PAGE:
Move over, Kevin Costner. Seaswarm's oil-eating, ocean-skimming robots sound like the answer the Gulf of Mexico has been waiting for.
From the Seaswarm website:
By autonomously navigating the water’s surface, Seaswarm proposes a new system for ocean-skimming and oil removal. Seaswarm uses a photovoltaic powered conveyor belt made of a thin nanowire mesh to propel itself and collect oil.
The nanomaterial, patented at MIT, can absorb up to 20 times its weight in oil. The flexible conveyor belt softly rolls over the ocean’s surface, absorbing oil while deflecting water because of its hydrophobic properties.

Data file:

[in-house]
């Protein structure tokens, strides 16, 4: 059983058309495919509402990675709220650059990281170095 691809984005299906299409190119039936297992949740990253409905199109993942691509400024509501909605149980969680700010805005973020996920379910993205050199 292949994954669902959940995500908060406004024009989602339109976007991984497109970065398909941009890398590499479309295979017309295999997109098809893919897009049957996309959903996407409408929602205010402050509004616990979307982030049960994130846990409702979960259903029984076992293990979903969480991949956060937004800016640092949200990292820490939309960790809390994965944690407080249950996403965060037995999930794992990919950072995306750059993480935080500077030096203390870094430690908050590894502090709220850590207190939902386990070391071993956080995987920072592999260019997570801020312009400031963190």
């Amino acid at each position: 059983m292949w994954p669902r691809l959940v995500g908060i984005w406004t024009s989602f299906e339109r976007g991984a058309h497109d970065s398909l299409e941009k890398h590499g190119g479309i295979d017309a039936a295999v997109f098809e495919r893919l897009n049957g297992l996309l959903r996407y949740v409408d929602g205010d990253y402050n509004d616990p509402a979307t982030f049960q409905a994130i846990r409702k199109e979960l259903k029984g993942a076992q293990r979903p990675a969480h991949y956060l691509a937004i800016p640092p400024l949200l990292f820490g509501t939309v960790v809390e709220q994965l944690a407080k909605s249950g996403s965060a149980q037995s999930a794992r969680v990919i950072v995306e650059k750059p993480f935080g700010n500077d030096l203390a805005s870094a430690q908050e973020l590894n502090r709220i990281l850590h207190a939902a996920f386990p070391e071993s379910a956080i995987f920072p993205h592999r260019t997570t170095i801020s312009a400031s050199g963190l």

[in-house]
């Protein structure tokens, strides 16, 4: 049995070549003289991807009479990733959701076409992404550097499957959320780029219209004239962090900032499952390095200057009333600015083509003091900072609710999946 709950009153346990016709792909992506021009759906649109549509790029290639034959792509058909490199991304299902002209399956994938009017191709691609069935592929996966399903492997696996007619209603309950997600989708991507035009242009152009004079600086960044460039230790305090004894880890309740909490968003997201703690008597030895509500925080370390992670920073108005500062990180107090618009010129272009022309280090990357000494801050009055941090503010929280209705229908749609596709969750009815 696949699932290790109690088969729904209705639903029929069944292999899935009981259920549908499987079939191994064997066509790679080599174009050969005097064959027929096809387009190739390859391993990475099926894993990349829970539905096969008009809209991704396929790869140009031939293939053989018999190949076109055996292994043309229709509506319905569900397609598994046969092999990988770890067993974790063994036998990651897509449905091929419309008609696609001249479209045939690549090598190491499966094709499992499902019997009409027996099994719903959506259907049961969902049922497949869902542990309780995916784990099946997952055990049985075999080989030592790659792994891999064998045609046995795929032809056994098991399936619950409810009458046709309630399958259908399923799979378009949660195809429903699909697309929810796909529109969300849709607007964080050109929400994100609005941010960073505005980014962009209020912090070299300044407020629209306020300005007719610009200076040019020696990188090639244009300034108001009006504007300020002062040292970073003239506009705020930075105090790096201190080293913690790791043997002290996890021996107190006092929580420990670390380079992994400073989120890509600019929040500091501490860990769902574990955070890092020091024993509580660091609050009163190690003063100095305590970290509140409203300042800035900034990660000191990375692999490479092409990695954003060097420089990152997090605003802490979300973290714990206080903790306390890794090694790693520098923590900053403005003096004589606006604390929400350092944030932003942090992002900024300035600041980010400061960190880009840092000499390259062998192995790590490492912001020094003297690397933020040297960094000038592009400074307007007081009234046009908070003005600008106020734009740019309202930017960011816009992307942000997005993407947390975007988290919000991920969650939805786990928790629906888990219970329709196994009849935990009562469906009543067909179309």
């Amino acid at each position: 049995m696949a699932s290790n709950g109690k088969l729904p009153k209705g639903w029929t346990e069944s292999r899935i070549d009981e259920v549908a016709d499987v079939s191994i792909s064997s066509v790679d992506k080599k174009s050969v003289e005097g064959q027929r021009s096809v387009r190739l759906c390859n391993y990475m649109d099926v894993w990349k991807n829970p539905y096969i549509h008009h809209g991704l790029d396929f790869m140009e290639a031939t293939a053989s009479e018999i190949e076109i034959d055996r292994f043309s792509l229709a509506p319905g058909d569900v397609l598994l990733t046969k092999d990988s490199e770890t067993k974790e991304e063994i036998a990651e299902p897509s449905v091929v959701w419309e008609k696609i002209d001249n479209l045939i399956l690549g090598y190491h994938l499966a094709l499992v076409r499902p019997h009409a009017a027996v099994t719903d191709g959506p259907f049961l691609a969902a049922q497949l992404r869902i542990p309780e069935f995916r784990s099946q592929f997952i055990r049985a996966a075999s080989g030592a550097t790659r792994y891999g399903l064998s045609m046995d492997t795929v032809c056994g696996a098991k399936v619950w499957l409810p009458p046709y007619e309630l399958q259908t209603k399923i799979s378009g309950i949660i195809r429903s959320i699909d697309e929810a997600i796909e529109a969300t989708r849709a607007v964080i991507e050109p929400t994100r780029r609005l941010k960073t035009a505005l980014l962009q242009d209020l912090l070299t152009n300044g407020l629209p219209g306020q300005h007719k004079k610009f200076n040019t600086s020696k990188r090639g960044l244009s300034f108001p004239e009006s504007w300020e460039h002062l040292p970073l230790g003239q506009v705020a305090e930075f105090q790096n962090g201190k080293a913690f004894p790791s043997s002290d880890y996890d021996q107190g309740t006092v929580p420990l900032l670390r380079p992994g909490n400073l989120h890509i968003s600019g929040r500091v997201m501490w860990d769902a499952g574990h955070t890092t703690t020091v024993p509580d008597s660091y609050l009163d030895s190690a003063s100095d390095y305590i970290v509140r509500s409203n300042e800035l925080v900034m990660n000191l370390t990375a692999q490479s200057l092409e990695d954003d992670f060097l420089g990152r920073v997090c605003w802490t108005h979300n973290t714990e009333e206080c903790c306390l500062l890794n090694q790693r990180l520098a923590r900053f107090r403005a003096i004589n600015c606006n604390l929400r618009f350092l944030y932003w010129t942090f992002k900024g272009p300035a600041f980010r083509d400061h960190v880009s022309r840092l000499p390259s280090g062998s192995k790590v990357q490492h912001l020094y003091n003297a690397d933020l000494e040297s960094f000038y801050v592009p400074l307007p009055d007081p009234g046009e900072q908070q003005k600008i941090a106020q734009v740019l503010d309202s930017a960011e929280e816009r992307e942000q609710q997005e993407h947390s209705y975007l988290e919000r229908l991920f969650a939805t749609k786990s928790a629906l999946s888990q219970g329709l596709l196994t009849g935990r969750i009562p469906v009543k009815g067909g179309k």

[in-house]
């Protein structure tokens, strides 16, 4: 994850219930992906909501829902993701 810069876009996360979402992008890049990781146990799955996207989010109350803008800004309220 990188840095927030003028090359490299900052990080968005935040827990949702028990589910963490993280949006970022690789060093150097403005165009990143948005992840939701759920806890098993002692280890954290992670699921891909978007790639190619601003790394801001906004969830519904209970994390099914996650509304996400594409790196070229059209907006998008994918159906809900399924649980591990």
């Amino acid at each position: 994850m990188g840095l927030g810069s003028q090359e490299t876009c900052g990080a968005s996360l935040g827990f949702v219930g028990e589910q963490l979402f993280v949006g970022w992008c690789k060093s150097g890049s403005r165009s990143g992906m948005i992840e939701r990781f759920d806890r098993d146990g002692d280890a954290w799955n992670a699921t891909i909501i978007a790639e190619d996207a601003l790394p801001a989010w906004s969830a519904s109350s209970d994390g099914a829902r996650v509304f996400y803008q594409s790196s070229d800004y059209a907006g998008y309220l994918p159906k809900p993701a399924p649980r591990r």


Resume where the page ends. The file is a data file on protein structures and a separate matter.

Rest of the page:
The small Seaswarm robots are designed to work as a fleet, or “swarm,” of vehicles. They communicate their location to each other through GPS and WiFi to create an organized system for collection—enabling themselves to work continuously without human support. Much like the Roomba, a Seaswarm works by detecting the edge of a spill and moving inward until it has removed the oil from a single site. It then joins other vehicles that are still cleaning. The robot “digests” the oil on-site, so it doesn’t have to make repeated trips back to shore.